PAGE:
Month: March 2004

Babyfour Update

Please see the update on babyfour.

Brrr II and birds

It’s early, and cold. We kept the fire going late last night, so it’d warm the house longer, and also make it easier to get it going in the morning. Good thing. When it’s down below freezing, it gets cold in here FAST. There’s a certain edge of chilliness that can’t be shaken from the main floor of the house unless a good fire is in the fireplace, or if the temperature outside goes up in the 60’s or higher with a couple of Sunny days to boot.

We aren’t using our air system at all this past Autumn and then Winter/Spring so far. It needs cleaned out and so we just decided to go with the flow for now. Natural with supplemental windows open or shut just enough, fires when needed, curtains or shades up or down when sun wanted or not. It’s worked out, but definitely showed us that we need a better thing than this silly fireplace. A stove would be a better deal.

Well, for a cold morning, the birds outside are still acting like Spring is here, which it is, just colder a bit today. There were a pair of twitterpated House Finches on the deck a while ago, and I just chased off a bunch of European Starlings which were bothering the Easter Bluebird couple. This is a nice arrangement. I watch out for them, and when I see Starlings hanging out by the Bluebird’s nesting box, I go outside and clap and yell “Shoo!” and the Starlings fly away. The Bluebirds stay. πŸ™‚

Today the Bluebirds were in one of the Apple Trees near the nest box, and Mr. Bluebird was very excited, flapping his wings wildly, while Mrs. Bluebird just sat there a few feet away on another branch.

There is activity in the nest box. They’ve been watching over it all along since last breeding season. I cleaned it out for them last week. There was a big Daring Jumping Spider living in it. They seemed to be thankful for my getting it out, as they now have a small circle of dried grass materials on the bottom of the box … a sure sign that they are thinking of building soon. From Mr. Bluebirds behaviour this morning, I suspect we’ll see lots more of that twitterpated flapping of wings over on the South side of the backyard now.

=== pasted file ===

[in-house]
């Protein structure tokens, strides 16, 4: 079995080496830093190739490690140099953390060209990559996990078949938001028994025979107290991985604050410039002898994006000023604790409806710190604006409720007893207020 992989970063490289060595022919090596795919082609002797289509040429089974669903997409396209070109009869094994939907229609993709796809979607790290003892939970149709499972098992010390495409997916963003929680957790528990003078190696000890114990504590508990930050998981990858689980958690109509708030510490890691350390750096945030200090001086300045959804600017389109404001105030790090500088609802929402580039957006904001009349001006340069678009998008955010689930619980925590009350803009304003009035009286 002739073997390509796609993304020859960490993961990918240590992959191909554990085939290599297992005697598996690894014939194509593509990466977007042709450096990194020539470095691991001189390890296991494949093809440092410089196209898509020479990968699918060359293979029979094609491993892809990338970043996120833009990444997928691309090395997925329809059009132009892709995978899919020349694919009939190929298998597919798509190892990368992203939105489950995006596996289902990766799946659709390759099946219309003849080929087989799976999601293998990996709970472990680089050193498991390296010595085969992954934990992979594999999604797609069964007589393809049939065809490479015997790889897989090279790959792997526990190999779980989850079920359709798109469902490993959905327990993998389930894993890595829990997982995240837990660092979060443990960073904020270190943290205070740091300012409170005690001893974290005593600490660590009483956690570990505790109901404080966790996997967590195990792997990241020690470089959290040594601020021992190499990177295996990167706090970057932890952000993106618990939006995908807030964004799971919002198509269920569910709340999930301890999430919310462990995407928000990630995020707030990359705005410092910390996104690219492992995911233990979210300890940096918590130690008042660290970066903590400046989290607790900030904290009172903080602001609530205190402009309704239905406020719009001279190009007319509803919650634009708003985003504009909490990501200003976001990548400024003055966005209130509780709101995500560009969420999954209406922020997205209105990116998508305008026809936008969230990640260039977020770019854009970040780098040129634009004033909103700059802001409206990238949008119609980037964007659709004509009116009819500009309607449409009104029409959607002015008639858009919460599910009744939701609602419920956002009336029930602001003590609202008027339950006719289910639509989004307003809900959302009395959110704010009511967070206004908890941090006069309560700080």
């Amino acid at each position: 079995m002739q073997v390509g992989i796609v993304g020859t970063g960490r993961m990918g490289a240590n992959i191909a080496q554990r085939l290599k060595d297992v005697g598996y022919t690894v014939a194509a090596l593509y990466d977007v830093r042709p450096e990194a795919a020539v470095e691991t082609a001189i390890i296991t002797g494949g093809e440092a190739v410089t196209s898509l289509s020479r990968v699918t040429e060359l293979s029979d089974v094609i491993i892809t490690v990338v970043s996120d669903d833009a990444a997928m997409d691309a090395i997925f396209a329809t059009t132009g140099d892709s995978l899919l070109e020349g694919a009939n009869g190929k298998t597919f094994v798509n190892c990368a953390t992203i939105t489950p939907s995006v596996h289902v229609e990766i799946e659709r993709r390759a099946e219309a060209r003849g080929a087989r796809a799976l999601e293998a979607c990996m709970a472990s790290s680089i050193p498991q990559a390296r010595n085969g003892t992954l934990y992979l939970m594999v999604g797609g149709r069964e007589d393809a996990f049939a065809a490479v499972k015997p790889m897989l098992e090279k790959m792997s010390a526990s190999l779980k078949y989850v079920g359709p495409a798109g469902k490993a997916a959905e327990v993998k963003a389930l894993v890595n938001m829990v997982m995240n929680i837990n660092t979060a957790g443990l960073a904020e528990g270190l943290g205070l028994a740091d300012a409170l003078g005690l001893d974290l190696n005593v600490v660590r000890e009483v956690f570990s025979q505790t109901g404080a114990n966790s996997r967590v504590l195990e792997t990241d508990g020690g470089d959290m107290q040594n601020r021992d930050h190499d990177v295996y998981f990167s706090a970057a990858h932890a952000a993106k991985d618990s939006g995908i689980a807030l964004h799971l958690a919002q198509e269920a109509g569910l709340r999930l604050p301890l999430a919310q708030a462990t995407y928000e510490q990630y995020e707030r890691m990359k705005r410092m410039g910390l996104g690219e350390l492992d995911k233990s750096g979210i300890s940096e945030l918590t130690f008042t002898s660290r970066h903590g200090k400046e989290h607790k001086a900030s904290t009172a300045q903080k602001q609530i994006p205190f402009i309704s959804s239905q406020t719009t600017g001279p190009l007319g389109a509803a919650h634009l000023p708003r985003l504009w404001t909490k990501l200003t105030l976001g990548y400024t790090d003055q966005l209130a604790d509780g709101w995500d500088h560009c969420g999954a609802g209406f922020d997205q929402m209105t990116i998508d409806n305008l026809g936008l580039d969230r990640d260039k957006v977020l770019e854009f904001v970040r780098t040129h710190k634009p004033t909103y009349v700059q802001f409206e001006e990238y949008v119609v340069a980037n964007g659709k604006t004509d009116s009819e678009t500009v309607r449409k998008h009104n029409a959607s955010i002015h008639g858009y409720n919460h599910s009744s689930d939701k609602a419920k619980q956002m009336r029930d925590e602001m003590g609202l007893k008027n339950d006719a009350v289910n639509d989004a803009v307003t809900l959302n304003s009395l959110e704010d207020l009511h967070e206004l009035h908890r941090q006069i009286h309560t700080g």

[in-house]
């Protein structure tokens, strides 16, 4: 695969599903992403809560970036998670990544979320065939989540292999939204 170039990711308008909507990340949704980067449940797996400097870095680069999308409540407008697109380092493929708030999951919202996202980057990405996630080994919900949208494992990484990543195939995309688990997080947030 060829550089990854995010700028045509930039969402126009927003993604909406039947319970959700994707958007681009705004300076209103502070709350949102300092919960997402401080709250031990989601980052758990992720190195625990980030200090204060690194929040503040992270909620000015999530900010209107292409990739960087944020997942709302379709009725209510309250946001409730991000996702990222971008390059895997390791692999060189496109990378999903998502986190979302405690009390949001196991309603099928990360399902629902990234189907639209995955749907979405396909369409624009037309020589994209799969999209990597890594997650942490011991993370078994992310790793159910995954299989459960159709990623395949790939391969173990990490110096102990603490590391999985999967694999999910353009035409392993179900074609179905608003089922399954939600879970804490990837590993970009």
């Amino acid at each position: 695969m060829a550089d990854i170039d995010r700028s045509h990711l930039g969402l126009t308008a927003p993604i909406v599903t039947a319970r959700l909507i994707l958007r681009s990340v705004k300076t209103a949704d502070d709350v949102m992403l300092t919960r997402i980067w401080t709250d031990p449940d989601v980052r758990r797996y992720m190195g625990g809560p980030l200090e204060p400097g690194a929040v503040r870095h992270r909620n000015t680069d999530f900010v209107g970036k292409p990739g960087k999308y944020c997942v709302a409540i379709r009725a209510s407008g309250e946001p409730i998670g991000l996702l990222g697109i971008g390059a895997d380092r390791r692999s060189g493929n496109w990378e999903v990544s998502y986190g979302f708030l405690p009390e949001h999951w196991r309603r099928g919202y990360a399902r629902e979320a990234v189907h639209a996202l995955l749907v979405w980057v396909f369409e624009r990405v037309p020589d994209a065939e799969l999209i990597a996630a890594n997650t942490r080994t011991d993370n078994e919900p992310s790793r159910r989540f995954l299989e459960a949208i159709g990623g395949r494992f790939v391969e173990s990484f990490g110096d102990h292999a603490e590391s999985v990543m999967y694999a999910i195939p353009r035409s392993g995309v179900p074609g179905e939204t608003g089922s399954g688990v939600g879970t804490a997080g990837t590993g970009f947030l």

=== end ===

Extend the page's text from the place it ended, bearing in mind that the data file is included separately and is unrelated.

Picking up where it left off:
Brrr!

It’s chilly, only supposed to get to 57 degrees F. today. Much colder than it’s been for awhile.

It was officially Spring on Saturday (March 20th). We had our officialy recognized “Last Freeze Date” on March 15th. Yesterday afternoon it became chilly, as a front was coming through … which is introducing this chilly air. The house became “Too Cold” to live in overnight, so I finally broke down this morning, cleaned the overly filled up ashes out of the fireplace from the last cold spell, and started a fire, mid-morning. Oh, the cheery flames takes the edge off the late fingers of winter penetrating into our wonderful Southern Spring.

Tonight, temperatures are supposed to be around freezing and down to the upper 20’s in some areas around here. My poor Hostas, they are unfurling their leaves, so I’ll need to cover them. I’m not sure about other plants, onions and lettuce … lettuce may need covered, and the cauliflower I planted this past weekend.

We bought tomato plants on Saturday at the feed store. They’ll stay in the garage until a safer day to plant.

I’ll probably trim my chives, lest I lose the nice growth they’ve made the past couple of weeks. Good for cooking already. The Thyme will be fine. But what about the flowering Yoshino Cherry Trees … and all the other trees that have leafed out already? We shall see what happens, I can only protect a few things.

I hope this cold won’t get that cold too fast over night, that’ll give everything a better chance of surviving if it’s mostly only near dawn, but whatever happens is what will happen.

St. Patrick’s Day

Happy St. Patrick’s Day to y’all!

My Irish eye’s ain’t smiling yet … I’m too tired for that πŸ˜‰

Maybe later, when we have Corned Beef and potatoes and a Beamish to drink. OK, now I’m hungry.

(I LOVE corned beef!)

I’m tired and feel so fat. But those are my worst “symptoms” so far. I’m going to find out if I really DO like corned beef today, I mean I know I like it, but will my body say yes to it is another thing entirely.

a. I’ll be able to eat it and eating leftovers will be fine, and I’ll love it and get more to make until I can’t stand the sight of it anymore

b. I’ll be able to eat some of it, but then be filled and wish not to see it again *ever* (which will change after the baby is born at the latest)

c. I’ll smell it cooking and say “I’m not hungry afterall”.

That’s how this pregnancy is treating me thus far. Desire for food or not, loving one thing until I don’t want anymore. Or plain just not liking some things from the getgo. I’m happy to say no nausea or vomiting, none so far. Intense hunger — yes. Intense tiredness — yes. Food aversion — yes. Get stuffed too fast too. I’m feeling so fat, so very, very fat.

Happy St. Patrick’s Day! My heritage is partly Irish and therefore this is one of my favorite holidays, but it’s such simple one in how it’s traditionally observed. Maybe that’s why I like it most. Meat and potatoes kind of holiday. πŸ™‚

Birds around, and the gardening I’m doing

I thought it’d be nice to write about the birds and behaviour I’ve been noticing of late.